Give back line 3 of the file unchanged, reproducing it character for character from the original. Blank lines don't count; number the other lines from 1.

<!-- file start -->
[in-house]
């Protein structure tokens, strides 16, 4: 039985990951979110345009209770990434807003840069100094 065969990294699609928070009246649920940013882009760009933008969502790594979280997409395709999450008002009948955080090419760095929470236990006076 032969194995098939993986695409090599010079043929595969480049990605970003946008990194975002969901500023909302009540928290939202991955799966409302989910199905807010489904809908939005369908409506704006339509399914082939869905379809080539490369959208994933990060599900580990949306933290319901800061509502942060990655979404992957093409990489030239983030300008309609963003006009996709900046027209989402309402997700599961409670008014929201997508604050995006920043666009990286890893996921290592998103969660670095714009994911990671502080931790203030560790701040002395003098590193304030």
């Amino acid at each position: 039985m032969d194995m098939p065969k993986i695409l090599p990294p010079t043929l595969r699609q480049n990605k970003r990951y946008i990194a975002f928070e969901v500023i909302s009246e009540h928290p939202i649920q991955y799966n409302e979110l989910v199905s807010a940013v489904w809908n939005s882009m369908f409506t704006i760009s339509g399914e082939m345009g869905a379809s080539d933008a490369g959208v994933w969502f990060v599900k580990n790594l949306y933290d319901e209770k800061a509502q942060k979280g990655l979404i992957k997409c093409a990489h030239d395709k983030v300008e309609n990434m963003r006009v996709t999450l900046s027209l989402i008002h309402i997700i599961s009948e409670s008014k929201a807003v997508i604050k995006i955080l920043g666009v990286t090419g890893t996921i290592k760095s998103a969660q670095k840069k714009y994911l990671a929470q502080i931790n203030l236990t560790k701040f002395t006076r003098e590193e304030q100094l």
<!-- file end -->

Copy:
């Amino acid at each position: 039985m032969d194995m098939p065969k993986i695409l090599p990294p010079t043929l595969r699609q480049n990605k970003r990951y946008i990194a975002f928070e969901v500023i909302s009246e009540h928290p939202i649920q991955y799966n409302e979110l989910v199905s807010a940013v489904w809908n939005s882009m369908f409506t704006i760009s339509g399914e082939m345009g869905a379809s080539d933008a490369g959208v994933w969502f990060v599900k580990n790594l949306y933290d319901e209770k800061a509502q942060k979280g990655l979404i992957k997409c093409a990489h030239d395709k983030v300008e309609n990434m963003r006009v996709t999450l900046s027209l989402i008002h309402i997700i599961s009948e409670s008014k929201a807003v997508i604050k995006i955080l920043g666009v990286t090419g890893t996921i290592k760095s998103a969660q670095k840069k714009y994911l990671a929470q502080i931790n203030l236990t560790k701040f002395t006076r003098e590193e304030q100094l």